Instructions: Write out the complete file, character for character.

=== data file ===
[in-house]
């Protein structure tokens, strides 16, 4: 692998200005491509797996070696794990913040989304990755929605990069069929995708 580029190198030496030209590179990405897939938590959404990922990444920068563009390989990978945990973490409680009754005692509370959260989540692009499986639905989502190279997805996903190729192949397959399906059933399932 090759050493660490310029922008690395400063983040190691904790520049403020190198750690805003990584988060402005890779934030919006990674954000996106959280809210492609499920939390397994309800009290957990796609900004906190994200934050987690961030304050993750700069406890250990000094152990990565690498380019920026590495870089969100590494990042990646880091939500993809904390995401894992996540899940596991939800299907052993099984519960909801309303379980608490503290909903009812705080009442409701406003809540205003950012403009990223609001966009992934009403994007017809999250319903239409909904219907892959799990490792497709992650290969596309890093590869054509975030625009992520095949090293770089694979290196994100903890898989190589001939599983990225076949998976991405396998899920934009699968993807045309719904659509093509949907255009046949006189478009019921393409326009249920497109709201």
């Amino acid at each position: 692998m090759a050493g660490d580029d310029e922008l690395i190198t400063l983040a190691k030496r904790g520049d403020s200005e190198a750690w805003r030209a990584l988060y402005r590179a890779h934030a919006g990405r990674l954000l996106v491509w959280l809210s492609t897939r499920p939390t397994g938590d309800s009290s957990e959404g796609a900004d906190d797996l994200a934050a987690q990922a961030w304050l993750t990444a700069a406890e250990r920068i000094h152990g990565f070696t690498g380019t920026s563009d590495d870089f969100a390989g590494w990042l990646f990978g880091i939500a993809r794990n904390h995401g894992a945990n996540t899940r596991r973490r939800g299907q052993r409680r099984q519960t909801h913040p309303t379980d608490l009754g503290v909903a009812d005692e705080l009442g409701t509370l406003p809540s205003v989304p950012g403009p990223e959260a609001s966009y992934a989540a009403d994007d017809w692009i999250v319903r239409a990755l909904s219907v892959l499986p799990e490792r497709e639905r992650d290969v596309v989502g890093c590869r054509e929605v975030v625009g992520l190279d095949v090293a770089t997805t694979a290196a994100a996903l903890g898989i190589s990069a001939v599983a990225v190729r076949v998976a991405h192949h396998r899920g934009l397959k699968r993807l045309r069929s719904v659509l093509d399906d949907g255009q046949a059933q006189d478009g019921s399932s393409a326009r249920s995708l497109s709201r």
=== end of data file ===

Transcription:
[in-house]
């Protein structure tokens, strides 16, 4: 692998200005491509797996070696794990913040989304990755929605990069069929995708 580029190198030496030209590179990405897939938590959404990922990444920068563009390989990978945990973490409680009754005692509370959260989540692009499986639905989502190279997805996903190729192949397959399906059933399932 090759050493660490310029922008690395400063983040190691904790520049403020190198750690805003990584988060402005890779934030919006990674954000996106959280809210492609499920939390397994309800009290957990796609900004906190994200934050987690961030304050993750700069406890250990000094152990990565690498380019920026590495870089969100590494990042990646880091939500993809904390995401894992996540899940596991939800299907052993099984519960909801309303379980608490503290909903009812705080009442409701406003809540205003950012403009990223609001966009992934009403994007017809999250319903239409909904219907892959799990490792497709992650290969596309890093590869054509975030625009992520095949090293770089694979290196994100903890898989190589001939599983990225076949998976991405396998899920934009699968993807045309719904659509093509949907255009046949006189478009019921393409326009249920497109709201």
């Amino acid at each position: 692998m090759a050493g660490d580029d310029e922008l690395i190198t400063l983040a190691k030496r904790g520049d403020s200005e190198a750690w805003r030209a990584l988060y402005r590179a890779h934030a919006g990405r990674l954000l996106v491509w959280l809210s492609t897939r499920p939390t397994g938590d309800s009290s957990e959404g796609a900004d906190d797996l994200a934050a987690q990922a961030w304050l993750t990444a700069a406890e250990r920068i000094h152990g990565f070696t690498g380019t920026s563009d590495d870089f969100a390989g590494w990042l990646f990978g880091i939500a993809r794990n904390h995401g894992a945990n996540t899940r596991r973490r939800g299907q052993r409680r099984q519960t909801h913040p309303t379980d608490l009754g503290v909903a009812d005692e705080l009442g409701t509370l406003p809540s205003v989304p950012g403009p990223e959260a609001s966009y992934a989540a009403d994007d017809w692009i999250v319903r239409a990755l909904s219907v892959l499986p799990e490792r497709e639905r992650d290969v596309v989502g890093c590869r054509e929605v975030v625009g992520l190279d095949v090293a770089t997805t694979a290196a994100a996903l903890g898989i190589s990069a001939v599983a990225v190729r076949v998976a991405h192949h396998r899920g934009l397959k699968r993807l045309r069929s719904v659509l093509d399906d949907g255009q046949a059933q006189d478009g019921s399932s393409a326009r249920s995708l497109s709201r």